Current state of the art. Expects the data file to be passed on the command line:

```
#!/usr/bin/perl

use strict;
use warnings;

sub set_generator {
my (\$set, \$set_idx, \$skippers, \$deadbits) = @_;

# Start decrementing the set_idx. We always do this at least once,
+ so
# we get to the next set. Our original number is 2 ** @set, so we
+start
# at 2 ** @set - 1 after the decrement
while (\$set_idx--) {

# check to see if this set contains a deadbit, and if so hop ove
+r it.
# make sure that we don't accidentally jump up to a higher set i
+ndex.
# this can happen if you have deadbits beyond the length of your
+ set
\$set_idx = (\$set_idx ^ \$deadbits) & \$set_idx;

#bow out if this set is NOT a subset of any set we're skipping
last unless \$skippers->{\$set_idx};
#bow out of the function completely with the null set if we've h
+it 0.
}

#bow out if we're out of sets
return () unless \$set_idx;

# Now we convert our set_idx to binary. Each bit stores whether th
+e element
# is in this subset. For example, set_idx 11 would be 1011, so we
+keep
# elements 0, 2, and 3.
my @in_set = split //, unpack("b*", pack("L",\$set_idx));

# now we return a list. The first element is an arrayref which is th
+e actual
# subset we generated, the second is our set_idx.
return ([map { \$set->[\$_] } grep { \$in_set[\$_] } (0..\$#\$set)], \$se
+t_idx);
};

# our index lookup hash. Assume letters 'a'-'z'. The original version
+of
# dynamically assigning indexes had a few bugs. Whoops. So now you're
+required
# to know all elements in advance. Damn. I'll fix this later, I guess.
my @letters = ('a'..'z');
my %idx = map {\$letters[\$_] => \$_} (0..25);

# our sets to skip
my %skippers = ();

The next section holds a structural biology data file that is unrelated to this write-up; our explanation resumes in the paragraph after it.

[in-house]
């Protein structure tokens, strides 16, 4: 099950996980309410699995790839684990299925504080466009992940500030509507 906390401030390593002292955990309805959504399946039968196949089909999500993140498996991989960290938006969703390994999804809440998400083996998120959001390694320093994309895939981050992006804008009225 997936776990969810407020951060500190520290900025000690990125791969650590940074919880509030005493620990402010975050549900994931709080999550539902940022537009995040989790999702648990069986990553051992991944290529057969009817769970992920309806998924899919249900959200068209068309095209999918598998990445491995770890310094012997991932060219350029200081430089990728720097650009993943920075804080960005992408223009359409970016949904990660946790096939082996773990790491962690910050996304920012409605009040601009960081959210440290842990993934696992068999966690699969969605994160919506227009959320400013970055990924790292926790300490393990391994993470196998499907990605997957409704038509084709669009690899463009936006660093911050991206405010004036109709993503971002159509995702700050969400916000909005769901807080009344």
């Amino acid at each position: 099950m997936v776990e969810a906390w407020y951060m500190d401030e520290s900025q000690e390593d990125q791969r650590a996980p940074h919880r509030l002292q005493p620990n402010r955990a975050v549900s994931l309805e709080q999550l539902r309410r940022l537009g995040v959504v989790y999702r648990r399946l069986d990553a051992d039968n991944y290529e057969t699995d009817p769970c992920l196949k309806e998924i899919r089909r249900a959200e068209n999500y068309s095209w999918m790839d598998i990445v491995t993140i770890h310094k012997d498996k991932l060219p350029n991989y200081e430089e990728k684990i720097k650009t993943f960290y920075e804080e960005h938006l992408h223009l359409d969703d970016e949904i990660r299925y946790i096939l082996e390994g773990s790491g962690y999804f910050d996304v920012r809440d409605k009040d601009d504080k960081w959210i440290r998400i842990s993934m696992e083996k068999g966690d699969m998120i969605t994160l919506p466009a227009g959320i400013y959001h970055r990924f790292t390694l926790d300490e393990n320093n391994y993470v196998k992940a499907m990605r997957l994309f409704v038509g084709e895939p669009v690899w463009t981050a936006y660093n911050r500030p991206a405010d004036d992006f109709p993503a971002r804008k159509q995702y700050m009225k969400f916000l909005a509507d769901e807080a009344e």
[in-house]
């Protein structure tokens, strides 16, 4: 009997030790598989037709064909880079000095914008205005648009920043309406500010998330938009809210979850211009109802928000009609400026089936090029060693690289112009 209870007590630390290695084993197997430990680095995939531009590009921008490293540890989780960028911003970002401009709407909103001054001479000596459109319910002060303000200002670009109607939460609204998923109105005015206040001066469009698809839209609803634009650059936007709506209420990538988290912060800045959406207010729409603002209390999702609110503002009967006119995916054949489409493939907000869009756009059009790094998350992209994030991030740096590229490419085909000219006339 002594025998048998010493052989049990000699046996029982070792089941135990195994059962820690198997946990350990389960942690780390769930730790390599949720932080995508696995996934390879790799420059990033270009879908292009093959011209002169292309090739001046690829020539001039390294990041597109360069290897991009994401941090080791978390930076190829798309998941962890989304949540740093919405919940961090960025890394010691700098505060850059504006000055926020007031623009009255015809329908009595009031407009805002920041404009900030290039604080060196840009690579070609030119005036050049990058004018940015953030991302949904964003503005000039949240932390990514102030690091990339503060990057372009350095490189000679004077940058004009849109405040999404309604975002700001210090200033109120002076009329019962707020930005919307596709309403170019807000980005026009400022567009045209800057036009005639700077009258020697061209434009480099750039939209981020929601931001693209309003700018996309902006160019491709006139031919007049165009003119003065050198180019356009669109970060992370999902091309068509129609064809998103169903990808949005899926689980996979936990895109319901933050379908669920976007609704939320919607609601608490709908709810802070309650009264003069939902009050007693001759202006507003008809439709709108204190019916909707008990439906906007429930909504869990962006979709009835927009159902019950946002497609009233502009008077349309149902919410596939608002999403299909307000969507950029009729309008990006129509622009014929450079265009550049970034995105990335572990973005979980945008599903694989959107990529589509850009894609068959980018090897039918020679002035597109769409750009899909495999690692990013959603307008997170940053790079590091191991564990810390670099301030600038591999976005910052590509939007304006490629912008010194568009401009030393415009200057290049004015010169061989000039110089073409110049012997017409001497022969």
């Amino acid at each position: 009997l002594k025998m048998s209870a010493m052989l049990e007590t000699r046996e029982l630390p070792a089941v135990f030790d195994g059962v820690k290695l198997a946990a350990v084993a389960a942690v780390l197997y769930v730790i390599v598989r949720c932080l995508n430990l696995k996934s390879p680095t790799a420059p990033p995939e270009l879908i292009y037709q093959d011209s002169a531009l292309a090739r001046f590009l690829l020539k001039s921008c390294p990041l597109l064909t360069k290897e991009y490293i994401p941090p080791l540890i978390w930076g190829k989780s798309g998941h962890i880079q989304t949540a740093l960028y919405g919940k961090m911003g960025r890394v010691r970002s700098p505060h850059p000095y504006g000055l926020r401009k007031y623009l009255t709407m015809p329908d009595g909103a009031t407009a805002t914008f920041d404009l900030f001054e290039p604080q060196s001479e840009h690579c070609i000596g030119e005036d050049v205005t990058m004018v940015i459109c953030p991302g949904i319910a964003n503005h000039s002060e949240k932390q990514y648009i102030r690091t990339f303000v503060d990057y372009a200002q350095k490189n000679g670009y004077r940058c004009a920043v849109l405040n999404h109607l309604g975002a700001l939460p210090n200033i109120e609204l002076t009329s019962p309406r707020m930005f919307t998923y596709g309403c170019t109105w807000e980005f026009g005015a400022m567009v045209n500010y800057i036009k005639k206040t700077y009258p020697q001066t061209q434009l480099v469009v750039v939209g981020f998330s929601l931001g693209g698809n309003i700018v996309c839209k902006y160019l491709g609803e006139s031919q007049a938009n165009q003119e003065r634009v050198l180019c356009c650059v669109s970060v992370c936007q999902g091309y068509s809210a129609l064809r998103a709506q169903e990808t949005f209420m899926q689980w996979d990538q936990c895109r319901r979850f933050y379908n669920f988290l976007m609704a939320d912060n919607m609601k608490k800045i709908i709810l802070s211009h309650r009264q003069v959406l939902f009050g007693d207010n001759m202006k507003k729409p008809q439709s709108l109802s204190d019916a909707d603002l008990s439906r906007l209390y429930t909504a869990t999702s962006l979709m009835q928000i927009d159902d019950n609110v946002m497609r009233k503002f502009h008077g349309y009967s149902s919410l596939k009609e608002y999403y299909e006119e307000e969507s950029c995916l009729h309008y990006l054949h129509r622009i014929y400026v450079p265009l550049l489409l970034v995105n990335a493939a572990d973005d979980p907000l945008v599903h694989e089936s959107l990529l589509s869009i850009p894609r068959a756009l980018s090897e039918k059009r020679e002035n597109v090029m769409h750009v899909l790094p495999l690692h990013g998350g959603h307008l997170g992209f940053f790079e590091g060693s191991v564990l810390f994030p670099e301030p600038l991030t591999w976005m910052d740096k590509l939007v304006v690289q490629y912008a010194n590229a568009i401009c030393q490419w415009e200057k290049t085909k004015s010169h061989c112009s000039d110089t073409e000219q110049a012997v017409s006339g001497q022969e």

while (my \$limbic_string = <>) {
chomp \$limbic_string;
my \$limbic_set = [split //, \$limbic_string];

# we need to keep track of which indexes are dead, so we copy the
# known indexes

# here we'll keep track of the bits that are dead

#remove the live bits from the dead set.

# iterate over our dead elements list, and toss it into the deadbi
+ts string
# and splice in an undef to our list.
foreach my \$idx (sort {\$a <=> \$b} values %dead_idx) {
splice @\$limbic_set, \$idx, 0, undef unless \$idx >= @\$limbic_se
+t;
}

#as we see an element, we're going to add it to this list, so we s
+kip it on the next pass.
my @future_skippers = ();

my \$set_idx = 2 ** @\$limbic_set;

#and start cruising over our powersets.
while (my (\$set, \$newidx) = set_generator(\$limbic_set, \$set_idx, \
print @\$set,"\n";

#note our new set index
\$set_idx = \$newidx;
#we don't skip anything in this pass, but we'll do it the next t
+ime around.
push @future_skippers, \$set_idx;
}

@skippers{@future_skippers} = (1) x @future_skippers;
}

Replies are listed 'Best First'.
Re^4: Powerset short-circuit optimization
by Limbic~Region (Chancellor) on Oct 26, 2006 at 13:28 UTC
jimt,
I am sad to tell you that despite providing an iterative version that need not be called more than necessary, it is terribly slow. I timed (not Benchmarked) 4 versions and unfortunately this wasn't even a contender:
• java recursive 1 = 12 seconds
• perl recursive 1 = 13 seconds
• perl recursive 2 = 28 seconds
• perl iterative 1 = 6_190 seconds (only 25% done, getting slower, and producing duplicates)

The code to generate the 3_477 line data file and the recursive java version can be found at How many words does it take?. The two recursive perl versions are below:

I made minor modifications to your code to handle my dataset as well as produce comparable output: